But in addition to this, knowing something and forgetting it at least signals to someone that you are capable of learning. Whereas being unable to learn something clearly signals you're unable to learn that skill. And if you could learn it once and forget it, you can probably learn it again if required. But passing or failing classes has less to do with demonstrating a mastery of specific knowledge, but rather the ability to learn something well enough to pass a test that is presumably designed to indicate whether or not you understand the subject.

Eric writes:

I've wanted to say this for a while but kept waiting for an on-topic post. A big smoking gun for the signalling vs. human capital model is that universities don't typically allow a course to be retaken and the old grade replaced by a higher one. If all people cared was what you know (your human capital), they'd care about the final "A" and not the path. As it is, they care about the fact that you were only able to get a "C+" on the standard 15-week schedule. Even if you can retake the course, you usually keep both the C+ and the A.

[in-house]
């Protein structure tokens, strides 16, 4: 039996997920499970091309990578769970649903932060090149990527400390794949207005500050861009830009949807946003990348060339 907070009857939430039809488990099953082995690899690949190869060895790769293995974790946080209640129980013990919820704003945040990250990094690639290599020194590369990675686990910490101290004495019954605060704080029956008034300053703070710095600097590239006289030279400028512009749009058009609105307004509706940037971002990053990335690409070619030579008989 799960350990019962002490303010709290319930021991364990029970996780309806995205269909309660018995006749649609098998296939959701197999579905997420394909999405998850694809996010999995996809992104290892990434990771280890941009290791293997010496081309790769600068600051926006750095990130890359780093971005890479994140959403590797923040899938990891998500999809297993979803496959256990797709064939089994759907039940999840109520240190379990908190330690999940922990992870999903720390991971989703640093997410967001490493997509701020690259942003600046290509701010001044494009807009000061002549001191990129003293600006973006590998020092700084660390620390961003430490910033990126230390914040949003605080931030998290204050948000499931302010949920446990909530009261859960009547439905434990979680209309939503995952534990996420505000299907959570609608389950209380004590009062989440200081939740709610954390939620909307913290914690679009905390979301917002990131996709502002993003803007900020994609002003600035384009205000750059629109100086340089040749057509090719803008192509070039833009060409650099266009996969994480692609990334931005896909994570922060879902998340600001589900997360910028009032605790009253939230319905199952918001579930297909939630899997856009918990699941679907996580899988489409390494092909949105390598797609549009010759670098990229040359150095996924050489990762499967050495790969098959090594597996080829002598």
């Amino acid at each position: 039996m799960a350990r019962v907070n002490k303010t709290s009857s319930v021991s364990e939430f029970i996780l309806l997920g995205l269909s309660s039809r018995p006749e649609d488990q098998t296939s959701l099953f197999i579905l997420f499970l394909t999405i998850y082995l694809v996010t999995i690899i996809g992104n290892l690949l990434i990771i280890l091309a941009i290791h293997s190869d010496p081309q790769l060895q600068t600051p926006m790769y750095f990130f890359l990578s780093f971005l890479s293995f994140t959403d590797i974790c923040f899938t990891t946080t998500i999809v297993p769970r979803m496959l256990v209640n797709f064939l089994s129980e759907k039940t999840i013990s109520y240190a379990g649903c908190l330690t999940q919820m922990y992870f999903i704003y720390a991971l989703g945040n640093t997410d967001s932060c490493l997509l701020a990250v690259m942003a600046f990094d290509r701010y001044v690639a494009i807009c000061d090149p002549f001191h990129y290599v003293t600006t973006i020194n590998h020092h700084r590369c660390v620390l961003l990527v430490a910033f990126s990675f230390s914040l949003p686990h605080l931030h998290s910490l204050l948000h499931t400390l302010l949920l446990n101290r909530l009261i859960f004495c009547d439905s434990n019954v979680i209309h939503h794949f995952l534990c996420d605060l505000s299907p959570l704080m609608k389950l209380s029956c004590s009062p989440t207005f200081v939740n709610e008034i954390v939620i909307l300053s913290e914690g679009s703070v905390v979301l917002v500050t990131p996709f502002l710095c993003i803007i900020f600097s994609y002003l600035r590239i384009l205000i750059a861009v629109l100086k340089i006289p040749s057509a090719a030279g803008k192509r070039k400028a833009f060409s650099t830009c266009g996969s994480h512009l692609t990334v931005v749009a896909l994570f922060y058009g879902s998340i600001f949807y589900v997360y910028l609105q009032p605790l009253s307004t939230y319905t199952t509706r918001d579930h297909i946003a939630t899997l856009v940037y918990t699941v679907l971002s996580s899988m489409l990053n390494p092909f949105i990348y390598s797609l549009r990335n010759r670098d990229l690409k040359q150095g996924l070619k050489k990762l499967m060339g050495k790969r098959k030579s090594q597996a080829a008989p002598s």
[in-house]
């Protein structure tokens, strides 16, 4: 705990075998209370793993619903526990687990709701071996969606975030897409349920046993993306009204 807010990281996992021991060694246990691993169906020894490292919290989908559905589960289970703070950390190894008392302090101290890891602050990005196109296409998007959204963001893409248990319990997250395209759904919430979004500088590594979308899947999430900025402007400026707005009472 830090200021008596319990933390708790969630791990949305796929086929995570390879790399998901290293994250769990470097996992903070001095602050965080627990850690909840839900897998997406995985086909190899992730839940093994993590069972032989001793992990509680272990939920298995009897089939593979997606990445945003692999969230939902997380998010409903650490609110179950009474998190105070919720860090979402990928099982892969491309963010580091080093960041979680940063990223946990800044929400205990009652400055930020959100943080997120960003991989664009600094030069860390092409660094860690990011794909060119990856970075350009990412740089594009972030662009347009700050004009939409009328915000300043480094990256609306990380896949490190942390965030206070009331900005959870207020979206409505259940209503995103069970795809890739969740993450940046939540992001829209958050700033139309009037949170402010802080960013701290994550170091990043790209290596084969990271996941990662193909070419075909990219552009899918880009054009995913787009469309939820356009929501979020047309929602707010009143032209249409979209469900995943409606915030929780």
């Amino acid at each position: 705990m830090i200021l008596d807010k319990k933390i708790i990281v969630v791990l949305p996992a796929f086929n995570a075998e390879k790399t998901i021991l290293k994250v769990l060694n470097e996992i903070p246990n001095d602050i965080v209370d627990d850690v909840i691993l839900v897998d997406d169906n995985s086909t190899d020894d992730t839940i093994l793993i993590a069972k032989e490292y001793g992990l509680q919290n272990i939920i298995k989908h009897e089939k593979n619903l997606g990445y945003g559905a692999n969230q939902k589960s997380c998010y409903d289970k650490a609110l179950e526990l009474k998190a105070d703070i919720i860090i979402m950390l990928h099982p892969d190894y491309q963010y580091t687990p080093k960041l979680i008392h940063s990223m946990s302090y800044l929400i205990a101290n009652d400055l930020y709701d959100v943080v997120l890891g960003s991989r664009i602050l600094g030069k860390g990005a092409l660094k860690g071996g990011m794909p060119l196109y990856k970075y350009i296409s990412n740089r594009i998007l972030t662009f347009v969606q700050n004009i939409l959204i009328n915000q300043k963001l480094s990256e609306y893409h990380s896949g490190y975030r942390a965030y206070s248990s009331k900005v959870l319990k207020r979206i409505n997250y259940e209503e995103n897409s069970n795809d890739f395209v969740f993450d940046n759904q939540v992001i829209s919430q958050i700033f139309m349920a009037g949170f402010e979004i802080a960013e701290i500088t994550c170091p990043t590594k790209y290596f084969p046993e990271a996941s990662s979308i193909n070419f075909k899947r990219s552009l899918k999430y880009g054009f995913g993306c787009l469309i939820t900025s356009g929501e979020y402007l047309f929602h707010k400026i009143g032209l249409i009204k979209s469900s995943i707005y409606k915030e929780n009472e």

MikeP writes:

If you're reading this blog, you probably didn't fail a lot of classes in school.

Talk about signalling!

Are you planning to open the Bryan Caplan Institution for Advanced Signaling?

Read the blog. Get a diploma!

Mike writes:

Eric, as a college/university administrator, I've had numerous arguments with the records/registrar people on your point. If they won't give you the new grade, why did they let you take the class? I'm left to believe it's about the money.

For your amusement: Father Guido Sarducci's Five Minute University. If you are not familiar with this, it's on point. 4:00 minutes.

John Thacker writes:

There are a lot of studies suggesting that even when classes are totally forgotten, A students can pick back up the material quicker than C students or smart people who have never studied it. It is thus not truly totally forgotten.

JFK writes:

I flunked Spanish at Harvard, but I got a decent job.

Teddy writes:

Jack, nice of you to cover for me, but that was me.

Lee Kelly writes:

I actually remember more of what I learned in school than my peers, because I was actually interested in the material. However, I hated school itself; it was just a part-time prison to me. I failed many classes, and I usually struggle in the workplace. It's not a coincidence.